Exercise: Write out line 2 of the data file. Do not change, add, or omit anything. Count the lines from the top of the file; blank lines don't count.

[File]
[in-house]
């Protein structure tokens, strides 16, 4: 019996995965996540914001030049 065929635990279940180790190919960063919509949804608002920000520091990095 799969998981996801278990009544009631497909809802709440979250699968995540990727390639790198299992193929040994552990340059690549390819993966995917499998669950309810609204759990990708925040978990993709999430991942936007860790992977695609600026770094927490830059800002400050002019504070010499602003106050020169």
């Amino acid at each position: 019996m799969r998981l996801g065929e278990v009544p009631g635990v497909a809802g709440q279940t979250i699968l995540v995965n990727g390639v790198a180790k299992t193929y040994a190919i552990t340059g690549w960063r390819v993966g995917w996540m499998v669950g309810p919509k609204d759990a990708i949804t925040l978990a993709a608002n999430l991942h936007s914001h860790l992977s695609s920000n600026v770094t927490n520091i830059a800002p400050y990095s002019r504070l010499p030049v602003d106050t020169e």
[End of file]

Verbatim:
């Protein structure tokens, strides 16, 4: 019996995965996540914001030049 065929635990279940180790190919960063919509949804608002920000520091990095 799969998981996801278990009544009631497909809802709440979250699968995540990727390639790198299992193929040994552990340059690549390819993966995917499998669950309810609204759990990708925040978990993709999430991942936007860790992977695609600026770094927490830059800002400050002019504070010499602003106050020169």